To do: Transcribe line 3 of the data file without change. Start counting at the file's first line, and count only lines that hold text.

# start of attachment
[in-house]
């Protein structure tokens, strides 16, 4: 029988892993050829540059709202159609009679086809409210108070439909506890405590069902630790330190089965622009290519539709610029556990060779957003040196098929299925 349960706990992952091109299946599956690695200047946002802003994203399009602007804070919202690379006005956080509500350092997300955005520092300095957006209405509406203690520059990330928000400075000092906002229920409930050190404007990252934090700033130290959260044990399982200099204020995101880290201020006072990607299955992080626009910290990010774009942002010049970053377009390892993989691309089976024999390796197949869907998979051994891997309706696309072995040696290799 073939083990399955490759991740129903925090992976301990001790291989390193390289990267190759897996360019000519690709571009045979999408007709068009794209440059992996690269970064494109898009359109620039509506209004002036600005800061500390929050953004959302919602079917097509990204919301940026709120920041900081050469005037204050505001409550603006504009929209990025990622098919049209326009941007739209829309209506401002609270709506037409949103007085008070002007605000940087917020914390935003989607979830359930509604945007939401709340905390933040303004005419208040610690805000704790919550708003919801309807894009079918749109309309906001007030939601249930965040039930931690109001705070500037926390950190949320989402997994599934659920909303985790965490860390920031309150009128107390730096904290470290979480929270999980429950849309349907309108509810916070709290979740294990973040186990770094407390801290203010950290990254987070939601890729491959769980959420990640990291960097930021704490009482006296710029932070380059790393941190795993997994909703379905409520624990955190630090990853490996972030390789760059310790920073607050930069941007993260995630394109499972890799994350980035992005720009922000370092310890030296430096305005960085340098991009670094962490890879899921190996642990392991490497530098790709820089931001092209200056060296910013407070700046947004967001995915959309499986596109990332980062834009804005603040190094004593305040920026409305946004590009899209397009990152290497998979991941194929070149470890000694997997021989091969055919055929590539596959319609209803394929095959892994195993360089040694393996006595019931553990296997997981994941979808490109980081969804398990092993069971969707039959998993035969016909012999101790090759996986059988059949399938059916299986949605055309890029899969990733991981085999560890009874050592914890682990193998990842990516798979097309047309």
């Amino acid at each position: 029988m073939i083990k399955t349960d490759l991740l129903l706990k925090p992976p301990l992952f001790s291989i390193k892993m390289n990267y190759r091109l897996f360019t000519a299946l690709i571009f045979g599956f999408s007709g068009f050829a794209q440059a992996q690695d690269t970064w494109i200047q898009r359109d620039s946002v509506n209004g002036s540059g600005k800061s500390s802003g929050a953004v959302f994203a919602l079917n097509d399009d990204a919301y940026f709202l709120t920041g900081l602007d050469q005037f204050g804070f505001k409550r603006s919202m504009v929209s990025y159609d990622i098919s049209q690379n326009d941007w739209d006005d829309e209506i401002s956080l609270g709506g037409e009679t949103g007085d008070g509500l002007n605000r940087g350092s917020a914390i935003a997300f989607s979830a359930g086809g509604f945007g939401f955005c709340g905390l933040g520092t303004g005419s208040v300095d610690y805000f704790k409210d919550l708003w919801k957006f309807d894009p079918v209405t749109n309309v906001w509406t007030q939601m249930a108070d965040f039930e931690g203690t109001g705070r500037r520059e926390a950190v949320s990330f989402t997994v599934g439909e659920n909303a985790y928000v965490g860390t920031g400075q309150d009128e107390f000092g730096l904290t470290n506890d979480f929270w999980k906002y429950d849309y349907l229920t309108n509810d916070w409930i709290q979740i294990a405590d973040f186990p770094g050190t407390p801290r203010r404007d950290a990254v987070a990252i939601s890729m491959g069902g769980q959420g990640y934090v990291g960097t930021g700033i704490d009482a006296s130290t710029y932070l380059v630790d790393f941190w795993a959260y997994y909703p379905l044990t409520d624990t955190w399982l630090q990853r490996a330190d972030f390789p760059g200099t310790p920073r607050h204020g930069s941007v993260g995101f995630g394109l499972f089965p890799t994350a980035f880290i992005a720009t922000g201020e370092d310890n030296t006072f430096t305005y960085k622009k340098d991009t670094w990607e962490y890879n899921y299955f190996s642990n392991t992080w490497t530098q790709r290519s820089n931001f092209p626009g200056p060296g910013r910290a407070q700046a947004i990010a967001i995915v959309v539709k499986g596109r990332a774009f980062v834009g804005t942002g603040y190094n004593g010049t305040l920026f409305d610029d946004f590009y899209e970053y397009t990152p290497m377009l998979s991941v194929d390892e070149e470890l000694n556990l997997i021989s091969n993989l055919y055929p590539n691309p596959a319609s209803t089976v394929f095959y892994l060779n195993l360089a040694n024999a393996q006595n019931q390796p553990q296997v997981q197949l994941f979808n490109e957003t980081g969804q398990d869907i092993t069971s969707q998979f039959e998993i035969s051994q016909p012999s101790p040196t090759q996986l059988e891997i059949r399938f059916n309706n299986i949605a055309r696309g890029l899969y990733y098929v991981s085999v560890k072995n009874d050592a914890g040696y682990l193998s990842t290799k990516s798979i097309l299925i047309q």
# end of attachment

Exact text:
């Amino acid at each position: 029988m073939i083990k399955t349960d490759l991740l129903l706990k925090p992976p301990l992952f001790s291989i390193k892993m390289n990267y190759r091109l897996f360019t000519a299946l690709i571009f045979g599956f999408s007709g068009f050829a794209q440059a992996q690695d690269t970064w494109i200047q898009r359109d620039s946002v509506n209004g002036s540059g600005k800061s500390s802003g929050a953004v959302f994203a919602l079917n097509d399009d990204a919301y940026f709202l709120t920041g900081l602007d050469q005037f204050g804070f505001k409550r603006s919202m504009v929209s990025y159609d990622i098919s049209q690379n326009d941007w739209d006005d829309e209506i401002s956080l609270g709506g037409e009679t949103g007085d008070g509500l002007n605000r940087g350092s917020a914390i935003a997300f989607s979830a359930g086809g509604f945007g939401f955005c709340g905390l933040g520092t303004g005419s208040v300095d610690y805000f704790k409210d919550l708003w919801k957006f309807d894009p079918v209405t749109n309309v906001w509406t007030q939601m249930a108070d965040f039930e931690g203690t109001g705070r500037r520059e926390a950190v949320s990330f989402t997994v599934g439909e659920n909303a985790y928000v965490g860390t920031g400075q309150d009128e107390f000092g730096l904290t470290n506890d979480f929270w999980k906002y429950d849309y349907l229920t309108n509810d916070w409930i709290q979740i294990a405590d973040f186990p770094g050190t407390p801290r203010r404007d950290a990254v987070a990252i939601s890729m491959g069902g769980q959420g990640y934090v990291g960097t930021g700033i704490d009482a006296s130290t710029y932070l380059v630790d790393f941190w795993a959260y997994y909703p379905l044990t409520d624990t955190w399982l630090q990853r490996a330190d972030f390789p760059g200099t310790p920073r607050h204020g930069s941007v993260g995101f995630g394109l499972f089965p890799t994350a980035f880290i992005a720009t922000g201020e370092d310890n030296t006072f430096t305005y960085k622009k340098d991009t670094w990607e962490y890879n899921y299955f190996s642990n392991t992080w490497t530098q790709r290519s820089n931001f092209p626009g200056p060296g910013r910290a407070q700046a947004i990010a967001i995915v959309v539709k499986g596109r990332a774009f980062v834009g804005t942002g603040y190094n004593g010049t305040l920026f409305d610029d946004f590009y899209e970053y397009t990152p290497m377009l998979s991941v194929d390892e070149e470890l000694n556990l997997i021989s091969n993989l055919y055929p590539n691309p596959a319609s209803t089976v394929f095959y892994l060779n195993l360089a040694n024999a393996q006595n019931q390796p553990q296997v997981q197949l994941f979808n490109e957003t980081g969804q398990d869907i092993t069971s969707q998979f039959e998993i035969s051994q016909p012999s101790p040196t090759q996986l059988e891997i059949r399938f059916n309706n299986i949605a055309r696309g890029l899969y990733y098929v991981s085999v560890k072995n009874d050592a914890g040696y682990l193998s990842t290799k990516s798979i097309l299925i047309q």